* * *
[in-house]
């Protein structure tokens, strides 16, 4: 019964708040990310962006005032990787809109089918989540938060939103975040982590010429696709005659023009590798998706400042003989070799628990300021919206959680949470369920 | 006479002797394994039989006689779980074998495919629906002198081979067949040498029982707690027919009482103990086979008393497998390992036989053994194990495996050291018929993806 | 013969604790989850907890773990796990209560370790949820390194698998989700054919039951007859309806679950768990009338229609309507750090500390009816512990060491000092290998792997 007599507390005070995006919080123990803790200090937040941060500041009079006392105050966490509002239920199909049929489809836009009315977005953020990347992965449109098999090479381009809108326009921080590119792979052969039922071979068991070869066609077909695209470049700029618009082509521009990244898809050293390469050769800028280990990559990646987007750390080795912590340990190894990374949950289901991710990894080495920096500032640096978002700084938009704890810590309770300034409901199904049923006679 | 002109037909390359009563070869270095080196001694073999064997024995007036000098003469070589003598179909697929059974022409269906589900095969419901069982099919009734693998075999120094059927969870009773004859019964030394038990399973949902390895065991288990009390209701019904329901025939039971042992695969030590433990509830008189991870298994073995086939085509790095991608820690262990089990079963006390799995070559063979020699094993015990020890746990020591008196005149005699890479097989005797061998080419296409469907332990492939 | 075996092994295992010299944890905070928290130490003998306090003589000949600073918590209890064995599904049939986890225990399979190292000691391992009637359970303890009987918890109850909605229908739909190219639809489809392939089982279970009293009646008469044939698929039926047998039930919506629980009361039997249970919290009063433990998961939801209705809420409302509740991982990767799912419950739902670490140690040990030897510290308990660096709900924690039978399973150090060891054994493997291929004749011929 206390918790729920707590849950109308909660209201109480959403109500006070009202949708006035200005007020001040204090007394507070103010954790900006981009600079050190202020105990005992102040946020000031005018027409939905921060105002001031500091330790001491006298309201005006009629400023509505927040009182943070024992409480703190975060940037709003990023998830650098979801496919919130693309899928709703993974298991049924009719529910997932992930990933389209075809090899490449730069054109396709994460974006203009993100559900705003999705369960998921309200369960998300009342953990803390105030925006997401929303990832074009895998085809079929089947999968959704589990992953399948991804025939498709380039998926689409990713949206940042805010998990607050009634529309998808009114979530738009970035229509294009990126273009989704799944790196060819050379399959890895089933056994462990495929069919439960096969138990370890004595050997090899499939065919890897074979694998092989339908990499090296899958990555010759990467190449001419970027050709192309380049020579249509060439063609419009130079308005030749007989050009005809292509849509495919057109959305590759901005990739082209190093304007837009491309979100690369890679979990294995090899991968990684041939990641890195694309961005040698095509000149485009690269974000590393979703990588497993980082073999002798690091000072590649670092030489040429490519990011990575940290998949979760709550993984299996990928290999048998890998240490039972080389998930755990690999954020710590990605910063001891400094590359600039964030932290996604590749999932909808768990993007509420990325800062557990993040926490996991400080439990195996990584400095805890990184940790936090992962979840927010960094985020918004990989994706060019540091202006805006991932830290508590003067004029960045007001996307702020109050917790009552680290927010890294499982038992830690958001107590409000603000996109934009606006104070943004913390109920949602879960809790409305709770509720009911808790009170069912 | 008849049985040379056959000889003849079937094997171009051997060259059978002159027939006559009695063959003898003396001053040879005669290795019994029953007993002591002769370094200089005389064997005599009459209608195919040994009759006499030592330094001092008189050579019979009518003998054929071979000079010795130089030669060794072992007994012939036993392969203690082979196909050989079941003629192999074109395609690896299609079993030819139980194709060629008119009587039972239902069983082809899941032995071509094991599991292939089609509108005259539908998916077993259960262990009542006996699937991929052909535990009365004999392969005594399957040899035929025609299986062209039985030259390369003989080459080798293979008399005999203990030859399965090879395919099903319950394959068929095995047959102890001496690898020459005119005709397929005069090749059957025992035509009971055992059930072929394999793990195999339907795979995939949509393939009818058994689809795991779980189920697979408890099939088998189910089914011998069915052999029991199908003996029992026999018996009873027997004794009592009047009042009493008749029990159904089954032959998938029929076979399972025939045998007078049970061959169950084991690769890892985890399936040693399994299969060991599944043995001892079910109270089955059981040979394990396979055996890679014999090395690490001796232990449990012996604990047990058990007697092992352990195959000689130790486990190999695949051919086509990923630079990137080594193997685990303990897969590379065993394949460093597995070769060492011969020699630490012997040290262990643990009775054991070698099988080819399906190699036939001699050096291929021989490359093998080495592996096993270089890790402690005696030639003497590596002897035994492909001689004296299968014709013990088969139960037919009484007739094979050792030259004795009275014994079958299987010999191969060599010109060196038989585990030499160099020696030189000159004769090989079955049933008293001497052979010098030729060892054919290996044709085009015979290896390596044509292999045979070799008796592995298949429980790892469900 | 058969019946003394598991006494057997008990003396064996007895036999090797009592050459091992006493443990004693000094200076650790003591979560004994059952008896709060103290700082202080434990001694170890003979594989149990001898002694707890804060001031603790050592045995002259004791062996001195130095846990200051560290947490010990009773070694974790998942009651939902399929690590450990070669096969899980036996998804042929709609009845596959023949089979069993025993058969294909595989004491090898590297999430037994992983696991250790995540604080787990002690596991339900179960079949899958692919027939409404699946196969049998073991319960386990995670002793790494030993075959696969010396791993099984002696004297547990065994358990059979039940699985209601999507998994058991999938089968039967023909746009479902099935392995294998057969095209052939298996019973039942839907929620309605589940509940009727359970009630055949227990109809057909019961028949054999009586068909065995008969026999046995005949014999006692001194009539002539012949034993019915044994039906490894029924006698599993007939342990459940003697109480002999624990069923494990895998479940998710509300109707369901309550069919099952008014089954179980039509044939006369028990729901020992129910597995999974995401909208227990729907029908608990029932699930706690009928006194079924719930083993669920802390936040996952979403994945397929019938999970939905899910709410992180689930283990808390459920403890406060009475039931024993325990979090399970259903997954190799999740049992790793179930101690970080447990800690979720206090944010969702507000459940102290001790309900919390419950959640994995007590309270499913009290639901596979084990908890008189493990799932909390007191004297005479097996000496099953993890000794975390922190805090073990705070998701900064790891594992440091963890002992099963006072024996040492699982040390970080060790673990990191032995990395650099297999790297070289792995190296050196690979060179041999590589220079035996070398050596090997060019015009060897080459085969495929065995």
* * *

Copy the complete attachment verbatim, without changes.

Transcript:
[in-house]
């Protein structure tokens, strides 16, 4: 019964708040990310962006005032990787809109089918989540938060939103975040982590010429696709005659023009590798998706400042003989070799628990300021919206959680949470369920 | 006479002797394994039989006689779980074998495919629906002198081979067949040498029982707690027919009482103990086979008393497998390992036989053994194990495996050291018929993806 | 013969604790989850907890773990796990209560370790949820390194698998989700054919039951007859309806679950768990009338229609309507750090500390009816512990060491000092290998792997 007599507390005070995006919080123990803790200090937040941060500041009079006392105050966490509002239920199909049929489809836009009315977005953020990347992965449109098999090479381009809108326009921080590119792979052969039922071979068991070869066609077909695209470049700029618009082509521009990244898809050293390469050769800028280990990559990646987007750390080795912590340990190894990374949950289901991710990894080495920096500032640096978002700084938009704890810590309770300034409901199904049923006679 | 002109037909390359009563070869270095080196001694073999064997024995007036000098003469070589003598179909697929059974022409269906589900095969419901069982099919009734693998075999120094059927969870009773004859019964030394038990399973949902390895065991288990009390209701019904329901025939039971042992695969030590433990509830008189991870298994073995086939085509790095991608820690262990089990079963006390799995070559063979020699094993015990020890746990020591008196005149005699890479097989005797061998080419296409469907332990492939 | 075996092994295992010299944890905070928290130490003998306090003589000949600073918590209890064995599904049939986890225990399979190292000691391992009637359970303890009987918890109850909605229908739909190219639809489809392939089982279970009293009646008469044939698929039926047998039930919506629980009361039997249970919290009063433990998961939801209705809420409302509740991982990767799912419950739902670490140690040990030897510290308990660096709900924690039978399973150090060891054994493997291929004749011929 206390918790729920707590849950109308909660209201109480959403109500006070009202949708006035200005007020001040204090007394507070103010954790900006981009600079050190202020105990005992102040946020000031005018027409939905921060105002001031500091330790001491006298309201005006009629400023509505927040009182943070024992409480703190975060940037709003990023998830650098979801496919919130693309899928709703993974298991049924009719529910997932992930990933389209075809090899490449730069054109396709994460974006203009993100559900705003999705369960998921309200369960998300009342953990803390105030925006997401929303990832074009895998085809079929089947999968959704589990992953399948991804025939498709380039998926689409990713949206940042805010998990607050009634529309998808009114979530738009970035229509294009990126273009989704799944790196060819050379399959890895089933056994462990495929069919439960096969138990370890004595050997090899499939065919890897074979694998092989339908990499090296899958990555010759990467190449001419970027050709192309380049020579249509060439063609419009130079308005030749007989050009005809292509849509495919057109959305590759901005990739082209190093304007837009491309979100690369890679979990294995090899991968990684041939990641890195694309961005040698095509000149485009690269974000590393979703990588497993980082073999002798690091000072590649670092030489040429490519990011990575940290998949979760709550993984299996990928290999048998890998240490039972080389998930755990690999954020710590990605910063001891400094590359600039964030932290996604590749999932909808768990993007509420990325800062557990993040926490996991400080439990195996990584400095805890990184940790936090992962979840927010960094985020918004990989994706060019540091202006805006991932830290508590003067004029960045007001996307702020109050917790009552680290927010890294499982038992830690958001107590409000603000996109934009606006104070943004913390109920949602879960809790409305709770509720009911808790009170069912 | 008849049985040379056959000889003849079937094997171009051997060259059978002159027939006559009695063959003898003396001053040879005669290795019994029953007993002591002769370094200089005389064997005599009459209608195919040994009759006499030592330094001092008189050579019979009518003998054929071979000079010795130089030669060794072992007994012939036993392969203690082979196909050989079941003629192999074109395609690896299609079993030819139980194709060629008119009587039972239902069983082809899941032995071509094991599991292939089609509108005259539908998916077993259960262990009542006996699937991929052909535990009365004999392969005594399957040899035929025609299986062209039985030259390369003989080459080798293979008399005999203990030859399965090879395919099903319950394959068929095995047959102890001496690898020459005119005709397929005069090749059957025992035509009971055992059930072929394999793990195999339907795979995939949509393939009818058994689809795991779980189920697979408890099939088998189910089914011998069915052999029991199908003996029992026999018996009873027997004794009592009047009042009493008749029990159904089954032959998938029929076979399972025939045998007078049970061959169950084991690769890892985890399936040693399994299969060991599944043995001892079910109270089955059981040979394990396979055996890679014999090395690490001796232990449990012996604990047990058990007697092992352990195959000689130790486990190999695949051919086509990923630079990137080594193997685990303990897969590379065993394949460093597995070769060492011969020699630490012997040290262990643990009775054991070698099988080819399906190699036939001699050096291929021989490359093998080495592996096993270089890790402690005696030639003497590596002897035994492909001689004296299968014709013990088969139960037919009484007739094979050792030259004795009275014994079958299987010999191969060599010109060196038989585990030499160099020696030189000159004769090989079955049933008293001497052979010098030729060892054919290996044709085009015979290896390596044509292999045979070799008796592995298949429980790892469900 | 058969019946003394598991006494057997008990003396064996007895036999090797009592050459091992006493443990004693000094200076650790003591979560004994059952008896709060103290700082202080434990001694170890003979594989149990001898002694707890804060001031603790050592045995002259004791062996001195130095846990200051560290947490010990009773070694974790998942009651939902399929690590450990070669096969899980036996998804042929709609009845596959023949089979069993025993058969294909595989004491090898590297999430037994992983696991250790995540604080787990002690596991339900179960079949899958692919027939409404699946196969049998073991319960386990995670002793790494030993075959696969010396791993099984002696004297547990065994358990059979039940699985209601999507998994058991999938089968039967023909746009479902099935392995294998057969095209052939298996019973039942839907929620309605589940509940009727359970009630055949227990109809057909019961028949054999009586068909065995008969026999046995005949014999006692001194009539002539012949034993019915044994039906490894029924006698599993007939342990459940003697109480002999624990069923494990895998479940998710509300109707369901309550069919099952008014089954179980039509044939006369028990729901020992129910597995999974995401909208227990729907029908608990029932699930706690009928006194079924719930083993669920802390936040996952979403994945397929019938999970939905899910709410992180689930283990808390459920403890406060009475039931024993325990979090399970259903997954190799999740049992790793179930101690970080447990800690979720206090944010969702507000459940102290001790309900919390419950959640994995007590309270499913009290639901596979084990908890008189493990799932909390007191004297005479097996000496099953993890000794975390922190805090073990705070998701900064790891594992440091963890002992099963006072024996040492699982040390970080060790673990990191032995990395650099297999790297070289792995190296050196690979060179041999590589220079035996070398050596090997060019015009060897080459085969495929065995």